How To Help Your Loved Ones Deal With Mental Illness

Culture & Society

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Last week, I publicly thanked my friends for saving my life. Messages poured in from friends and fellow bloggers. While I loved seeing the response the post generated, the most interesting comment I got was a question from a friend. She wrote the following:

 

“What did (or didn’t) your friends say that made a difference to you when you felt that way? What advice can you give us for how to respond, or just be, with friends who are in a similar way?”

 

Depression can be a tricky subject. Not everyone wears their emotions on their sleeve, but that doesn’t mean you can’t help.

 

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Let Them Know That You’re There For Them

 

If you’re concerned about someone, or if you just want to say a quick hi, contact them. Text them. Call them. Sometimes a simple “Hi, how are you?” will be enough to save someone’s life.

You could say that it’s petty to care about little things like a text, but for some of us, the little things matter. They are proof that people care.

I can’t tell you how many times I’ve held off on reaching out for help because I was afraid of judgment. I was afraid that my girlfriends wouldn’t be able to handle what I had to say.

A month ago, I got very close to hurting myself. I told a girlfriend about it the next day and broke down in her car. She made it clear that she was willing to listen to me, and she asked me to contact her if I ever felt that bad again.

 

There are no adequate words to describe how grateful I felt.

 

If a friend is suffering from depression, make it clear that you’re willing to listen. It means the world to those of us who are in a bad place to know that we have someone who’s willing to listen to us, someone who thinks that we’re worth something.

 

Just Listen

 

If you’re anything like me, sometimes it can be difficult to restrain yourself and refrain from interjecting an opinion into someone’s conversation. But there is a time and a place for everything. And when someone’s in the middle of pouring out his or her heart…well…you know where I’m going with this.

Sometimes we don’t want to hear other people’s opinions; we just want someone to lend an ear.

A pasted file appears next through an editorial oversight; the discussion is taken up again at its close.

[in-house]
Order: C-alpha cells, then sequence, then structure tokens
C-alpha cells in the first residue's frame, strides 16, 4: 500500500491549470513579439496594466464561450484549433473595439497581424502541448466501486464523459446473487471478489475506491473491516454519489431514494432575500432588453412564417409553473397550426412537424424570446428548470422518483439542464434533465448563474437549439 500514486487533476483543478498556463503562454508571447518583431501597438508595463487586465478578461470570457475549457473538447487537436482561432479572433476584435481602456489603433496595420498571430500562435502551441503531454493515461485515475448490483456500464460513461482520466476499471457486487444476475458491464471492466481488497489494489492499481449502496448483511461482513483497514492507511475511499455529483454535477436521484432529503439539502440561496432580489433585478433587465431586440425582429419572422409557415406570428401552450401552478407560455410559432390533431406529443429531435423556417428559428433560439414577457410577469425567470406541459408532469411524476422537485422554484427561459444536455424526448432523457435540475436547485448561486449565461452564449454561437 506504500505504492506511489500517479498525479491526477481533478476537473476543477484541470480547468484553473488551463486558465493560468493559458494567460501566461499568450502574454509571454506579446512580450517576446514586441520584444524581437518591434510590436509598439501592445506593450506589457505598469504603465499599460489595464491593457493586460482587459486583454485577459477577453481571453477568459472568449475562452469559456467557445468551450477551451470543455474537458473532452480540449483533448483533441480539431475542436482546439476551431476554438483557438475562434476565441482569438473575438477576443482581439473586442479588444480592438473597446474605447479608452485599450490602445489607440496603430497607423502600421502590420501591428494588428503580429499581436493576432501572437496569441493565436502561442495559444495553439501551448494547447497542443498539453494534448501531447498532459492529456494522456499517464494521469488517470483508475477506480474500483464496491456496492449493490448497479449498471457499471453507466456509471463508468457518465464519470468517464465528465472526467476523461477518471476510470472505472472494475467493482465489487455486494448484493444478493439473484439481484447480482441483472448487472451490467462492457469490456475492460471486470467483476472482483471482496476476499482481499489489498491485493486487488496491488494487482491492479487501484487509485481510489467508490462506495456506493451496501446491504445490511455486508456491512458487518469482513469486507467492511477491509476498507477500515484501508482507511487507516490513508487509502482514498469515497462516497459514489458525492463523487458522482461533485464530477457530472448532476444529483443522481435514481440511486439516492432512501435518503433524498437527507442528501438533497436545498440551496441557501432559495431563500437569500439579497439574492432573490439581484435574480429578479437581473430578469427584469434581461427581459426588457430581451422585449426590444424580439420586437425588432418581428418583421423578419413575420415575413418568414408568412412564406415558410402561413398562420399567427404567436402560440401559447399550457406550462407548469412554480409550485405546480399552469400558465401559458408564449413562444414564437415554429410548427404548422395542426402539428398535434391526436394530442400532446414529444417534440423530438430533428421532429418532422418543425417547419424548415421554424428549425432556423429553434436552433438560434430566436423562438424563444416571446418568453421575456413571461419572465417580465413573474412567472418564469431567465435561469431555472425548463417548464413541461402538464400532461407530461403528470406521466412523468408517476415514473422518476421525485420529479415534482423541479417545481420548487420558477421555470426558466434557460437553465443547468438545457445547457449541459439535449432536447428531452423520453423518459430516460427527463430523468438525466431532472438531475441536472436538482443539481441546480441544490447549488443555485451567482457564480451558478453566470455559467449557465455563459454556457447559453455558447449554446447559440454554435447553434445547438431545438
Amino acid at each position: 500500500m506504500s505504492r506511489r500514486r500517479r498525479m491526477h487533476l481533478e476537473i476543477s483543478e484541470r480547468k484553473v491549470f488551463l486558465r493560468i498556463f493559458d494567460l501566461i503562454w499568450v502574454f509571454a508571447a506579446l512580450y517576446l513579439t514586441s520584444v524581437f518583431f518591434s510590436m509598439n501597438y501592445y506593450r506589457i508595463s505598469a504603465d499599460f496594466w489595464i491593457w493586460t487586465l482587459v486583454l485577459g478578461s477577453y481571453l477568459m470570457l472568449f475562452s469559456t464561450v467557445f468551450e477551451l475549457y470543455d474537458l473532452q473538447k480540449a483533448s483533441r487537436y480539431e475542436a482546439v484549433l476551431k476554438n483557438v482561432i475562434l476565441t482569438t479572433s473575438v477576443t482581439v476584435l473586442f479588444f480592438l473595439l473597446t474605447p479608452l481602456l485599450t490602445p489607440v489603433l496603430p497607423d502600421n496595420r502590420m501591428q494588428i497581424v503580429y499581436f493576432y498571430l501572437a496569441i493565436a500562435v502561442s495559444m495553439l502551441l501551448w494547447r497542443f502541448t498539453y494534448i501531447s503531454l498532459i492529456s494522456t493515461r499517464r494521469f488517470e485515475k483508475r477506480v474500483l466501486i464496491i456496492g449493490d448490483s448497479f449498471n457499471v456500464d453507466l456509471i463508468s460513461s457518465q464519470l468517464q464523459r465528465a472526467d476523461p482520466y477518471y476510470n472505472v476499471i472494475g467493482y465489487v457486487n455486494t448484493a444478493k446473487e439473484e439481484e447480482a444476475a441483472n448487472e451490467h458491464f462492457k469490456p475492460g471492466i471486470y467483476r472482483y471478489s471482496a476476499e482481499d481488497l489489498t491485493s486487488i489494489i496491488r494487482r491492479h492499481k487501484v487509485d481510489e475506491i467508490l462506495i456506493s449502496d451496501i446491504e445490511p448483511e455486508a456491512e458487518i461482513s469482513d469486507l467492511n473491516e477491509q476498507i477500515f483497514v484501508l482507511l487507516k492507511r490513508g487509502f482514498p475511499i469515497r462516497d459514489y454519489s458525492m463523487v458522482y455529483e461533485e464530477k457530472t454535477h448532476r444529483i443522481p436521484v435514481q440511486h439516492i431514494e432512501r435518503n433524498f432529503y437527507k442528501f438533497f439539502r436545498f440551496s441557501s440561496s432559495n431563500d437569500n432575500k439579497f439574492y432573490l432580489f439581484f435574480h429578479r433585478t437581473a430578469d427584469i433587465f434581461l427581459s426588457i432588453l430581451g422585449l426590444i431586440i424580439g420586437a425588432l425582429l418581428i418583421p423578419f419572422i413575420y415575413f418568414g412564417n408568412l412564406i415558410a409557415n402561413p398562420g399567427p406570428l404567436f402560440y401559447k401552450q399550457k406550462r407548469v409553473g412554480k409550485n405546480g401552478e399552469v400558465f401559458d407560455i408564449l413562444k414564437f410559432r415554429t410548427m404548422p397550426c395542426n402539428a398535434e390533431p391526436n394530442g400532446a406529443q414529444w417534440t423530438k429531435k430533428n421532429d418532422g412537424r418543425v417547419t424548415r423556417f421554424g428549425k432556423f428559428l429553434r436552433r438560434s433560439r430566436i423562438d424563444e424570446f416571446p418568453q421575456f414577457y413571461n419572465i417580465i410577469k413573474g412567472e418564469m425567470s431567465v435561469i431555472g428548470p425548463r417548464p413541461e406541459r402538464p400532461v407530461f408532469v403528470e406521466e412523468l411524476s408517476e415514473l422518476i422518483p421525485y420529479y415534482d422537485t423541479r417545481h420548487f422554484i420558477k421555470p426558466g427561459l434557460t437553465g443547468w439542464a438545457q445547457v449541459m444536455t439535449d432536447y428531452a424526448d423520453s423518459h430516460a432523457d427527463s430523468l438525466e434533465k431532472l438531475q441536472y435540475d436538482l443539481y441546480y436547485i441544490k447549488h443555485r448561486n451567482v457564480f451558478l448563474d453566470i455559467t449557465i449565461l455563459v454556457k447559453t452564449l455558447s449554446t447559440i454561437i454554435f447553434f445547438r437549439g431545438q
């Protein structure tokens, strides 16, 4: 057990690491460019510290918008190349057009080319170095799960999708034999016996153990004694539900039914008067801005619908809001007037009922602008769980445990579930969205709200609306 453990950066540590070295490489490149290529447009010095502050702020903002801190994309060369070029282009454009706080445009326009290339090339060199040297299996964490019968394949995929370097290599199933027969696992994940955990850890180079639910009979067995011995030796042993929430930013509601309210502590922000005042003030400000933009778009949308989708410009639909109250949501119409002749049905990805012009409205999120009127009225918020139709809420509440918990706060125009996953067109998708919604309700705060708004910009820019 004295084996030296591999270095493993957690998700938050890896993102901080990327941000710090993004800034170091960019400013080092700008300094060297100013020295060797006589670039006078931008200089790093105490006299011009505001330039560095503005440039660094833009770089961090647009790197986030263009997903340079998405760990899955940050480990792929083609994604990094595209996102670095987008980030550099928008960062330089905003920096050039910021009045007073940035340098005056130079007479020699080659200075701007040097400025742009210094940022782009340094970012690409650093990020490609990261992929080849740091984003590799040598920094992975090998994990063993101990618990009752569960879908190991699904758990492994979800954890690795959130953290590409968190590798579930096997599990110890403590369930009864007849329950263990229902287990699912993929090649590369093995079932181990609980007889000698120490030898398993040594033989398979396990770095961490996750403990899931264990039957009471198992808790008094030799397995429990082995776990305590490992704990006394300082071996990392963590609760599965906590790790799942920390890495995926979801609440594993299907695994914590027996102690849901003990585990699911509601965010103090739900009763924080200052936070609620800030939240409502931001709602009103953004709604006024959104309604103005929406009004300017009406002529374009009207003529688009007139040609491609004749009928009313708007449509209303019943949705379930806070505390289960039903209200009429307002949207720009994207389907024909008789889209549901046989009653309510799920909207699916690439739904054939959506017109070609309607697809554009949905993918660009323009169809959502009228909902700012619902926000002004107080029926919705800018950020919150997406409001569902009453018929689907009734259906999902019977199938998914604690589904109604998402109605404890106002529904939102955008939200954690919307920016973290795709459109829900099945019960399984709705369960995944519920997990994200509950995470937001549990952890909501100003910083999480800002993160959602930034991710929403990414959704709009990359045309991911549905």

Do NOT (under ANY Circumstances) say, “Just get over it.”

 

I hate the word “just” in any sentence, but I particularly hate it when the next three words are “get over it.” Depression (or any mental illness is not something that you can “just get over.” It is a daily battle.

I can’t speak for everyone, but whenever I have heard those 4 words, it’s only made me feel more isolated. And it’s precisely because people have felt isolated, like no one cared that they’ve turned to suicide.

 

Just don’t say it. Please. There are better ways to respond.

 

Not Everyone Responds The Same Way

 

One of the best things to keep in mind is that people will respond to your advice in different ways. Tailor your advice depending on your friend’s history and personality.

 

The best way I can explain this is to use me as an example. My friends know that I have had an unimpressive track record with my attempts at therapy. They tend to offer me practical advice, like writing in a journal, or listening to music, things they know I will actually do instead of saying, “You should go into therapy.”

 

Some people respond well to things like, “Everything happens for a reason,” or “ The best is yet to come,” but I don’t. If you can’t tell, platitudes take the number 1 spot on my 10 Things I Hate The Most list (along with olives).

 

We’ve all heard about the power of words. When you have a loved one dealing with depression or any other mental illness, they become even more important. What you say can have a lasting effect on someone. I don’t care if the thing that bothers you was said a day ago or a decade ago.

 

We all respond to love, though. Just show us that we’re loved in the best way you know how.

 

What’s the most helpful thing someone has said to YOU when you hit rock bottom?

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